Some members of the football team similarly have a primary commitment to football, but are also able to run with the track team or play for the Big Green's baseball team -- and have done so with success.

Jason Blydell '08 was recruited to play football at Dartmouth but also continues to play baseball, a sport he has played all his life. Brian Evans '08, John Manning '08 and Peter Pidermann '10 have each suited up for both the football and track squads. In his freshman season, Kyle Cavanaugh '09 saw playing time for both the football and baseball teams.

"Generally, most of the prospects we have come in, usually it is a football-first interest, but an interest in playing another sport," football head coach Buddy Teevens '79 said of his two-sporters. "Thus far, our guys have proven it can be productive for both [teams] they've been contributors...There's a lot of pride going out and watching the 4x1 relay with our guys running."

While a two-sport athlete often must deal with conflicts in off-season training routines and commitments to each sport in turn, playing two sports offers several benefits. For an athlete whose sports require different training methods, in True's case for example, the cross-training provides a solid buffer against injury. Similarly, by being able to shift focus from one sport to the other each season, burnout from overworking in a single sport is avoided, allowing a two-sport athlete to tackle each sport head-on while in season.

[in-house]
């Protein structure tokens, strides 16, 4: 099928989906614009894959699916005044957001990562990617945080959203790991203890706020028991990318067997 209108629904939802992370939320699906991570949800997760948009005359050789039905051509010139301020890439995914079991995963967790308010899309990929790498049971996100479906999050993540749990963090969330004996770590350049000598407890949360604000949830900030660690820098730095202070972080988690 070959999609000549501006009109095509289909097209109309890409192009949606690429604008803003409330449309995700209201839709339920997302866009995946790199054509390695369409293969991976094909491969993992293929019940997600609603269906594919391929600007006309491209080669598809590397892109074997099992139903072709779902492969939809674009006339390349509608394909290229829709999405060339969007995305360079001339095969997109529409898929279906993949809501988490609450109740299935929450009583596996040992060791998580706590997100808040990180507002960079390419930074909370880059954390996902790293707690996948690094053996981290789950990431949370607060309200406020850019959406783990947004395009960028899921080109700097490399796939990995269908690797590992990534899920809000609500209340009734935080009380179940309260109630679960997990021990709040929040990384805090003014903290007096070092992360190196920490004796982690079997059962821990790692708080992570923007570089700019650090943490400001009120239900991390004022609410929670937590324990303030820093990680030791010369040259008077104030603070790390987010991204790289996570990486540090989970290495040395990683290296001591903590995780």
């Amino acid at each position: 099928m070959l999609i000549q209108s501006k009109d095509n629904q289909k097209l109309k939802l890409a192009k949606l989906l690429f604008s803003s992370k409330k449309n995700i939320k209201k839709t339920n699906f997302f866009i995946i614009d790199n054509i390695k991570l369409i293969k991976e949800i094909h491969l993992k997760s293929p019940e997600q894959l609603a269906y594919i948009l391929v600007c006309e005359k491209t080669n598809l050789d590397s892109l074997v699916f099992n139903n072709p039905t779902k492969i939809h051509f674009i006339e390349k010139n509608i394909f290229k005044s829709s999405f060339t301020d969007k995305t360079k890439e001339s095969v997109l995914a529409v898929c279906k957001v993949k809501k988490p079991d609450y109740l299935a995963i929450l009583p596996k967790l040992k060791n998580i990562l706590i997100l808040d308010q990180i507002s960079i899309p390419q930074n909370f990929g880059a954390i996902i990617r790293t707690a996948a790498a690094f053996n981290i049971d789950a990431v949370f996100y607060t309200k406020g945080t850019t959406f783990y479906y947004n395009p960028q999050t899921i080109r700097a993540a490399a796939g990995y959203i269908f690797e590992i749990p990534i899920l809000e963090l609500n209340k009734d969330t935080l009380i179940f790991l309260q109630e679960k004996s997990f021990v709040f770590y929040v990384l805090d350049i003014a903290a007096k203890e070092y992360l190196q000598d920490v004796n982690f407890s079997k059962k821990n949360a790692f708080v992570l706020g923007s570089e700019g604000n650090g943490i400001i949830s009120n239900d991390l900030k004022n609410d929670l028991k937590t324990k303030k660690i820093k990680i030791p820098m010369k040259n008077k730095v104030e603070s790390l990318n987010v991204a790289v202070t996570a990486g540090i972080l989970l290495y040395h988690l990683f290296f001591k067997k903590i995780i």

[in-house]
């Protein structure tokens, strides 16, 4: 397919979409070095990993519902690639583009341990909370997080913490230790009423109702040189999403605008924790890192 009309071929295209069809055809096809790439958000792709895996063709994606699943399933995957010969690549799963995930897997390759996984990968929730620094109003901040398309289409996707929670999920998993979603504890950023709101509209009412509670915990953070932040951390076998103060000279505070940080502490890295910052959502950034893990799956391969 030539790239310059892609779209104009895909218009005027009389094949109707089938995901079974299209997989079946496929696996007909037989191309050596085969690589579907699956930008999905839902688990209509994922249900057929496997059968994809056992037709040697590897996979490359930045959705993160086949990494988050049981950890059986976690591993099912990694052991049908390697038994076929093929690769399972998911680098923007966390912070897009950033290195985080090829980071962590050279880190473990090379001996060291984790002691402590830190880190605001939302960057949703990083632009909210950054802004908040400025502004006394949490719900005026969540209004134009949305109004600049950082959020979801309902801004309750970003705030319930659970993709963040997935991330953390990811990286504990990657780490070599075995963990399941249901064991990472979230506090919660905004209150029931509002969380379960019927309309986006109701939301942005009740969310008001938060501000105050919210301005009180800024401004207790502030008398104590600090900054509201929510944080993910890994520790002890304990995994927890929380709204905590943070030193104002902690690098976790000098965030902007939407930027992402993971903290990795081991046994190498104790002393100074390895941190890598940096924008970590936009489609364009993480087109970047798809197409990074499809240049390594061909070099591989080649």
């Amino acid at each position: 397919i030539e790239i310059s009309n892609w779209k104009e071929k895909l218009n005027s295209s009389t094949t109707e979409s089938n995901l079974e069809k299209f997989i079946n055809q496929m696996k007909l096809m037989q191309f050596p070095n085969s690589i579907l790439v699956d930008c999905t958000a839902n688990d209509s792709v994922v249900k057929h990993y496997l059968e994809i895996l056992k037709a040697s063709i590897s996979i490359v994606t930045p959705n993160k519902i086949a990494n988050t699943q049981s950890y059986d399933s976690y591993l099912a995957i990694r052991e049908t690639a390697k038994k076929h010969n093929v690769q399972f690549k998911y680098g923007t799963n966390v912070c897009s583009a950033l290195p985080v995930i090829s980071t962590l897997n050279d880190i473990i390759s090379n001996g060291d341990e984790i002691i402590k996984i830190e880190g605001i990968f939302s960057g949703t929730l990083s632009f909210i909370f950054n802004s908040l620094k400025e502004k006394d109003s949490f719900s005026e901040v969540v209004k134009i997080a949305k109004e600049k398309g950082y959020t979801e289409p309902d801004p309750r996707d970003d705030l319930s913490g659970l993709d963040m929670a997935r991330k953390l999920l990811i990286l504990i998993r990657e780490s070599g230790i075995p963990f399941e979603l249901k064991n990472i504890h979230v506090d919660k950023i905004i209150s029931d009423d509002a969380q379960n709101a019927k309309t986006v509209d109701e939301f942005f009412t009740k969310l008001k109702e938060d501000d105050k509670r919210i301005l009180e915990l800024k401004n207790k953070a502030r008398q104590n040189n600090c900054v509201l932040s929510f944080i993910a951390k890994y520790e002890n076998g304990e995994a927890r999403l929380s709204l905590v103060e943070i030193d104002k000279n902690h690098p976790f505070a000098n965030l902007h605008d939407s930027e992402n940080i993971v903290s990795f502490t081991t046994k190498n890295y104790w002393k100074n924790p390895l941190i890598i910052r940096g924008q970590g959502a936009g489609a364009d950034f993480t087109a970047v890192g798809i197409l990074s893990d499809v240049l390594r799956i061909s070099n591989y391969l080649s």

"There are definitely commitment conflicts when playing both sports," said Douthett, "but both teams and coaches have been incredibly supportive and understand the conflicts.

"I actually think playing both sports has helped me excel in each of them -- soccer and lacrosse consistently translate into each other and I have been able to avoid getting 'burned out' in either of the sports."

While it certainly takes a willing athlete to make a two-sport player at Dartmouth, it also takes a fair bit of cooperation between coaches to ensure that the athlete stays healthy and productive for both teams. Dartmouth's coaches have proven to be very flexible in this regard -- while naturally preferring specialization, if a given athlete can maintain decent grades and continually produce it's hard for any coach to stand in the way of an athlete with the desire and ability to play two sports.